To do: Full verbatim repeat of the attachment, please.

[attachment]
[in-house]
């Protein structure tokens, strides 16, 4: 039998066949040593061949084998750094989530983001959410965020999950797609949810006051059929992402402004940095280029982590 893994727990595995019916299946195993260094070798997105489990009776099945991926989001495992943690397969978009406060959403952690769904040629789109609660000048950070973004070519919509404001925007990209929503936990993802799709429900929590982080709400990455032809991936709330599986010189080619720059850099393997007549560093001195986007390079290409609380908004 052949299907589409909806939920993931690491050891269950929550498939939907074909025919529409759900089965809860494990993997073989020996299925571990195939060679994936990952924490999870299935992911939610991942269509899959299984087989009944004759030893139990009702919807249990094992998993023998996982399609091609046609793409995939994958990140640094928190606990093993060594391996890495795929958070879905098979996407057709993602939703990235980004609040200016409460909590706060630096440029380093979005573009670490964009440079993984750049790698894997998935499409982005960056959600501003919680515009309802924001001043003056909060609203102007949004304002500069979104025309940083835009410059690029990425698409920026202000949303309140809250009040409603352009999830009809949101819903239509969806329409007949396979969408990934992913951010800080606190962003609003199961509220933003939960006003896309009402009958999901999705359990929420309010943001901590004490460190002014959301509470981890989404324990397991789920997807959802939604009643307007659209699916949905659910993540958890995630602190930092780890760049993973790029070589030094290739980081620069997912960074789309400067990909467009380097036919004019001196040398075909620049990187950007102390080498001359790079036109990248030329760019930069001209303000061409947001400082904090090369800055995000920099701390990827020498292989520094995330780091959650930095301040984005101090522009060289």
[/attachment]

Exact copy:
[in-house]
């Protein structure tokens, strides 16, 4: 039998066949040593061949084998750094989530983001959410965020999950797609949810006051059929992402402004940095280029982590 893994727990595995019916299946195993260094070798997105489990009776099945991926989001495992943690397969978009406060959403952690769904040629789109609660000048950070973004070519919509404001925007990209929503936990993802799709429900929590982080709400990455032809991936709330599986010189080619720059850099393997007549560093001195986007390079290409609380908004 052949299907589409909806939920993931690491050891269950929550498939939907074909025919529409759900089965809860494990993997073989020996299925571990195939060679994936990952924490999870299935992911939610991942269509899959299984087989009944004759030893139990009702919807249990094992998993023998996982399609091609046609793409995939994958990140640094928190606990093993060594391996890495795929958070879905098979996407057709993602939703990235980004609040200016409460909590706060630096440029380093979005573009670490964009440079993984750049790698894997998935499409982005960056959600501003919680515009309802924001001043003056909060609203102007949004304002500069979104025309940083835009410059690029990425698409920026202000949303309140809250009040409603352009999830009809949101819903239509969806329409007949396979969408990934992913951010800080606190962003609003199961509220933003939960006003896309009402009958999901999705359990929420309010943001901590004490460190002014959301509470981890989404324990397991789920997807959802939604009643307007659209699916949905659910993540958890995630602190930092780890760049993973790029070589030094290739980081620069997912960074789309400067990909467009380097036919004019001196040398075909620049990187950007102390080498001359790079036109990248030329760019930069001209303000061409947001400082904090090369800055995000920099701390990827020498292989520094995330780091959650930095301040984005101090522009060289």